The shake-up of GCSEs and A levels has had a massive impact on pupils, teachers and parents alike. But the exam boards have also had to dramatically overhaul what they do in a relatively short space of time – and the changes have hit their bottom line.
In an interview with Tes earlier this year, Simon Lebus, the outgoing chief executive of Cambridge Assessment, acknowledged that “huge amounts of investment are required in terms of new qualifications as and when they’re required”.
Lebus pointed out that the country’s biggest exam board, AQA, “recorded a quite a large loss last year” and that OCR – the board run by Cambridge Assessment – had “a few loss-making years”. “It’s financially quite a bracing environment,” he said.
Now, one exam industry insider has opened up to Tes about just how difficult the reforms have been for awarding bodies, describing in detail the operational and financial implications for the organisations.
The insider – who asked not to be named – says that people have got the wrong idea about the profits made by the assessment industry. “People think that exam boards make lots of money, but it’s actually really tight, particularly in the GCSEs and A-level world,” the source says.
Industry rocked by reforms
The first reason why the industry has taken a hit from the reforms, the source says, is because of the up-front costs of adapting to the new system.
“We literally spent millions redeveloping A level and GCSE, just getting the specifications done, the curriculum. You’ve then got to market it all and promote it and have all the relevant resources alongside it.”
Updating technology systems – even for seemingly trivial things such as changing GCSE grades from letters to numbers – also comes with a cost. “There’s an enormous IT expense,” says the source.
The same applies to retraining staff. “You’re having to retrain your lead examiners with a new syllabus, you’re having to retrain your examiners themselves, you’re having to bring in new examiners because there are new units.
“There’s a substantial resource burden before there’s ever any income. This is two or three years in terms of development before anyone has even started sitting the things.
“It’s costs, costs, costs.”
If the price of change is one of the pincers in which boards are caught, the other is loss of income. Modular exams and retakes have been scrapped, reducing the boards’ revenue. “The loss of retakes was a substantial hit,” the source says.
The decision to decouple AS and A levels has also taken its toll. AS-level entries plummeted from around 2.3 million in June 2016 to 1.5 million last June.
Certificates, meanwhile, fell from 1.1 million in June 2016 to just over 670,000 last year.
And these losses potentially have implications for schools faced with a restricted choice of exam boards for certain courses. “The combination of [loss of retakes and AS levels] financially is enormous on the exam boards,” the source says.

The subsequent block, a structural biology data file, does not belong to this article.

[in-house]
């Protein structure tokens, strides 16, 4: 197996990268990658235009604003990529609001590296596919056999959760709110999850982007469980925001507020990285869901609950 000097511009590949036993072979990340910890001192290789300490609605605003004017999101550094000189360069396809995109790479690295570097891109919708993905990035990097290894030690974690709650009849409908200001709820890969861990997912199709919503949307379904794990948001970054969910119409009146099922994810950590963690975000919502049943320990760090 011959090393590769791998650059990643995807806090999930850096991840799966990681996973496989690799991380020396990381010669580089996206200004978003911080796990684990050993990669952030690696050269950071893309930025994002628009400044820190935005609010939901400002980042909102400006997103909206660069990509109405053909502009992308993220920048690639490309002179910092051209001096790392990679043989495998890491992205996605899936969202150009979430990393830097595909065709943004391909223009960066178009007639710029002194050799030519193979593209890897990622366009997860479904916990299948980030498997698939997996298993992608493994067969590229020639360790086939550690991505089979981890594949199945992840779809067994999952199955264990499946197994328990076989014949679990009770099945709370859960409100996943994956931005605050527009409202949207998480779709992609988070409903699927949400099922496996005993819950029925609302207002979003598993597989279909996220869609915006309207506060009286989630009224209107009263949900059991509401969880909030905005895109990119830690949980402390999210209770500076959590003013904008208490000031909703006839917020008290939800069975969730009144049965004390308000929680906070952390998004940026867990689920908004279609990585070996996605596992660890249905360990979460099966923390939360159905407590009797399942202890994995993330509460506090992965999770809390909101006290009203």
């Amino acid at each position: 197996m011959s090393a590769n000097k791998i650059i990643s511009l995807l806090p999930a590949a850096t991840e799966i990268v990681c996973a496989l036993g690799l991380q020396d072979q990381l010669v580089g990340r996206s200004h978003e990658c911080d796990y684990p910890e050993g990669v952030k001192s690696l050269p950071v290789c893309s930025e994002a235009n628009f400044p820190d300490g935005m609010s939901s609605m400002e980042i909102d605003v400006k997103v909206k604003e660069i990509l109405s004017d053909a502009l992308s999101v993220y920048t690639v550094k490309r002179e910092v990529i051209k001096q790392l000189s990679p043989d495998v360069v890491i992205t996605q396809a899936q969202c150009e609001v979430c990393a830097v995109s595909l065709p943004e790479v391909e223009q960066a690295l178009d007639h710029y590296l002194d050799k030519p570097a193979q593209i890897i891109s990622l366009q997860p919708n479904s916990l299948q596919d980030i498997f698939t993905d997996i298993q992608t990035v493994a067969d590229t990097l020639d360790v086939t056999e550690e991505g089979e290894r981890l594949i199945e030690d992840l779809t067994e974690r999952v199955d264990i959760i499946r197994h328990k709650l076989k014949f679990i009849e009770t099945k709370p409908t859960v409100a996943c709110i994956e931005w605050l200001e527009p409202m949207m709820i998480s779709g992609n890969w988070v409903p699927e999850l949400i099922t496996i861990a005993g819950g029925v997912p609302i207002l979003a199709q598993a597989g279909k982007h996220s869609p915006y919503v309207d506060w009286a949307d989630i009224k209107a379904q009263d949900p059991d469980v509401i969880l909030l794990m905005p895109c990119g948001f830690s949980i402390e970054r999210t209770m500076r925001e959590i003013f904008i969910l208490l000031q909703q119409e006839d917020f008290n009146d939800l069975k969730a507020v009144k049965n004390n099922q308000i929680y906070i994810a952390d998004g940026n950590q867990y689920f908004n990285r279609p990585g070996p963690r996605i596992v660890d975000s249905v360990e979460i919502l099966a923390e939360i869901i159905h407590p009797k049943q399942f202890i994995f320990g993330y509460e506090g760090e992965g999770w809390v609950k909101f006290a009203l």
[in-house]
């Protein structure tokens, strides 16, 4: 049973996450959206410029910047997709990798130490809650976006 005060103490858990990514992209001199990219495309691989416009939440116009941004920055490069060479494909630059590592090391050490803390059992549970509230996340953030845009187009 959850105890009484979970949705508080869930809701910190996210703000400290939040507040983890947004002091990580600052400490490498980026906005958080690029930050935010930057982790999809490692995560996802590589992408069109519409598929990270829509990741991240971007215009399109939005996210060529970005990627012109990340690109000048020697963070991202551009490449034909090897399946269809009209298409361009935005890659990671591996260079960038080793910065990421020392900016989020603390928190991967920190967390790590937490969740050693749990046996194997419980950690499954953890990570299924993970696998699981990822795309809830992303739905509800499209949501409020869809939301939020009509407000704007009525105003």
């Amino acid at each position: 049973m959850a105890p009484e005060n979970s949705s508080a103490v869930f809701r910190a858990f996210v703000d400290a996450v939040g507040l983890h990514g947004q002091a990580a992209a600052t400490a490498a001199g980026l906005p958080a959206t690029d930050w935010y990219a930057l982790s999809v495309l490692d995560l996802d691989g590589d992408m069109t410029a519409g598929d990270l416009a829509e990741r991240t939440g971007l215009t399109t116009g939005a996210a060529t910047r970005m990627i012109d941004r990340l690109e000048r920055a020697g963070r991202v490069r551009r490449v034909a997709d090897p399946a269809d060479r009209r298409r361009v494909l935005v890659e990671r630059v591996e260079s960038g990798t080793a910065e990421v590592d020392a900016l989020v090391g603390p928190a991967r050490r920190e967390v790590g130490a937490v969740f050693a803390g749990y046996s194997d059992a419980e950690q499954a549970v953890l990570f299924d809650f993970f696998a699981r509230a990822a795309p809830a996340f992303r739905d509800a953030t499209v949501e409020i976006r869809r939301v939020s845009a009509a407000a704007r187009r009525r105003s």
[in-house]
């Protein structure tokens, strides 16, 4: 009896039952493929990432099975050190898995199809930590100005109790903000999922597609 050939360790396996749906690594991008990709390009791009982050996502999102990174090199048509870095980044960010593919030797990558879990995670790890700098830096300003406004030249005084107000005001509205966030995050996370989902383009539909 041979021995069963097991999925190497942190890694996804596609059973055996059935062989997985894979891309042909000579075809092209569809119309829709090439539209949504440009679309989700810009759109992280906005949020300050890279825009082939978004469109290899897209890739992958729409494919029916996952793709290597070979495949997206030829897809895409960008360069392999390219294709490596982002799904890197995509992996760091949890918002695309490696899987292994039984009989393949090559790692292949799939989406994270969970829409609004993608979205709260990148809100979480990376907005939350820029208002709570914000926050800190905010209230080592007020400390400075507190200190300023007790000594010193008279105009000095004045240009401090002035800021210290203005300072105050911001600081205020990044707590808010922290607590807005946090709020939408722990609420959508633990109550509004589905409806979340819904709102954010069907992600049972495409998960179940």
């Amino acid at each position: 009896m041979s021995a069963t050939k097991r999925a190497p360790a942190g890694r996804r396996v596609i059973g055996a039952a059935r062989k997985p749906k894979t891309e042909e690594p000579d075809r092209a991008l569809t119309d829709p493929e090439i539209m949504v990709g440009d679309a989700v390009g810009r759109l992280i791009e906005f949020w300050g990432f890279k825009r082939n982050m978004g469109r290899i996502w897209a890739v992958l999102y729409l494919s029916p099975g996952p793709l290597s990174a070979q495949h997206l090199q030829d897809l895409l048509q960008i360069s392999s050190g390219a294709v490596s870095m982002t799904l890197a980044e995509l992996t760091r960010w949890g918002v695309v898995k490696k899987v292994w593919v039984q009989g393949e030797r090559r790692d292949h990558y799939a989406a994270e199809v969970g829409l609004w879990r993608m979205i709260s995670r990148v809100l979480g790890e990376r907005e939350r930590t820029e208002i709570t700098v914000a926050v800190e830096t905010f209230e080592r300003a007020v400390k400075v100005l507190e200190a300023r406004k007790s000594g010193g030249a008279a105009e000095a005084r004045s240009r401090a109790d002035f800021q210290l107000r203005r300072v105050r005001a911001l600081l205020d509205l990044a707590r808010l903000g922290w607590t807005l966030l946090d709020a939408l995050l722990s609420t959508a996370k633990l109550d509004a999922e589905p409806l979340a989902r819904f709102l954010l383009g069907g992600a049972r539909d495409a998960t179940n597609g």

“That’s why in a number of subjects the boards started dropping those subjects, because the numbers just weren’t big enough to sustain the qualification.”
There has, indeed, been a trend for exam boards to drop certain subjects during the implementation of the reforms. OCR withdrew from offering GCSEs in French, German and Spanish in 2016.
This trend could threaten the ability of schools to offer certain subjects altogether. When AQA announced in 2016 that it was dropping its history of art A level, the future of the subject looked in doubt until Pearson stepped forward to offer the qualification.
The third reason why the reforms have increased pressure on the exam boards, the source says, is because moving to a new assessment regime creates a “break in the market”. As schools reassess which qualifications they should be enrolling their pupils on, there is intense competition among the boards to sign them up.
So where will this tougher financial environment lead? Could we even see a major exam board exit the market?
The source thinks it’s too early to draw that conclusion, but their advice is to watch the market share of the big boards to see who’s up and who’s down. “When there are changes like this, you do get shifts in market share, subject by subject,” they say.
“So if one board has started to pull in more, that will put the others under financial strain. It’s not a big money maker, the general qualifications, until you get a certain volume.”
According to the latest figures from Ofqual (see table, left), in recent years the GCSE market share has shifted towards AQA and away from its rivals. At A level, AQA and Pearson have both slightly increased their market share, while OCR and WJEC have seen theirs decline slightly.
Commenting on the government’s exam reforms, James Lloyd, AQA’s head of policy, says: “The changes have been a big challenge for the whole sector – but it feels like everyone has really stepped up to the plate and pulled together to make this work.”
Sharon Hague, senior vice-president for UK schools at Pearson, adds: “Steady progress has been made so far in the first phase of the reforms. In 2017, we successfully saw approximately 500,000 pupils gain Pearson Edexcel GCSE qualifications in maths and English. We are working hard and are firmly on track to deliver the next phase of subjects this year.”
And a spokesman for OCR comments: “We’ve developed over 100 new GCSEs and A levels as a result of exam reform and our priority is to provide the support teachers and their students need.”
He adds: “Schools have done an amazing job in rising to the challenge of the new GCSEs and A levels.”